New Delhi: With Pakistan warily watching its moves, India is firming up ambitious plans that include a rail link between Chabahar port in Iran and resource-rich Hajigak region in Afghanistan as it gears up to participate in a key international conference in Istanbul on Wednesday.
External Affairs Minister SM Krishna flew to Turkey on Tuesday to participate in the conference that is being attended by twelve countries, including Afghanistan, the US, Pakistan and Iran.
Ahead of the conference, Afghan President Hamid Karzai and Pakistan President Asif Ali Zardari met along with Turkish President Abdullah Gul for talks that are aimed at reducing trust deficit between Islamabad and Kabul.
In his speech at the conference on Wednesday, Krishna is expected to highlight India`s growing stakes in peace and stability in Afghanistan and its plans to improve connectivity in that country that will ease its dependence on Pakistan.
India`s participation is important as it was kept out at the behest of Pakistan at the Istanbul conference last year.
Krishna is expected to tell the conference about key features of the strategic partnership and outline some plans for improving connectivity and agricultural productivity in Afghanistan.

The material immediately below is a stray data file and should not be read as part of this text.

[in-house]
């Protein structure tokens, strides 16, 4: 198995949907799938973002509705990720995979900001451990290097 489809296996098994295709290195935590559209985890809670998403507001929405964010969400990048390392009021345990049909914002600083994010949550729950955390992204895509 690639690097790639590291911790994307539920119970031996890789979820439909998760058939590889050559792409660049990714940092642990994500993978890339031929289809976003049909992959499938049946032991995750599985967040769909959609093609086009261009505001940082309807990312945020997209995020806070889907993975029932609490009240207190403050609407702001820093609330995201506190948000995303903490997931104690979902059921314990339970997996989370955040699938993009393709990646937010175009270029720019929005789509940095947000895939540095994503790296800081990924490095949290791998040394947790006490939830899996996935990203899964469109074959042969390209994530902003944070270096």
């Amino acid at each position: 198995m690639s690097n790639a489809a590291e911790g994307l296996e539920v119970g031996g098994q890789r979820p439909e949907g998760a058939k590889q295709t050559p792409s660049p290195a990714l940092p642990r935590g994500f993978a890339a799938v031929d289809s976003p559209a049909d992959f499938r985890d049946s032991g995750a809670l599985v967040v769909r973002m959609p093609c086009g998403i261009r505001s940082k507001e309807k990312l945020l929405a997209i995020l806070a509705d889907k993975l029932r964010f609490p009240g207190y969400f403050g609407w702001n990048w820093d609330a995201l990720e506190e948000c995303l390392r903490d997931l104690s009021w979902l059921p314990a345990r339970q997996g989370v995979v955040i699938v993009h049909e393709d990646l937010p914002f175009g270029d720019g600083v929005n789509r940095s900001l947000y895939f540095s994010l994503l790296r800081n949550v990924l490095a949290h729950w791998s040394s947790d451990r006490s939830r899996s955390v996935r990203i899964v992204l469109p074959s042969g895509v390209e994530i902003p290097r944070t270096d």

One of the ambitious ideas that is being fleshed out is a plan to construct a 900-km railway line that will connect the India-built Chabahar port in Iran, with Hajigak region of Afghanistan, which contains one of the world`s largest iron ore reserves.
Islamabad is set to oppose such a move as the rail link will provide India greater room for manoeuvre in Afghanistan. India has built the strategic Zaranj-Delaram road link that connects Afghanistan to Central Asia. When the road was built, Indian workers and facilities engaged with it were targeted many a time by militants suspected to be linked with Pakistan`s military-ISI establishment.
India has already has pledged USD 2 billion for a host of reconstruction projects in Afghanistan.
Ahead of the Istanbul conference, the US has underlined that India has an important role to play in Afghanistan. Last month, India became the first country to sign a defining strategic partnership agreement with Afghanistan that entails, among other things, a formal commitment by New Delhi to train Afghan National Security Forces.
The conference will discuss the nature of international involvement in Afghanistan in view of the phased pullout of coalition troops from that country by 2014 and focus on evolving a regional mechanism to monitor developments there.
Pakistan is said to be opposed to the regional mechanism as it may include India whose growing involvement in Afghanistan is resented by the military-ISI establishment in Rawalpindi.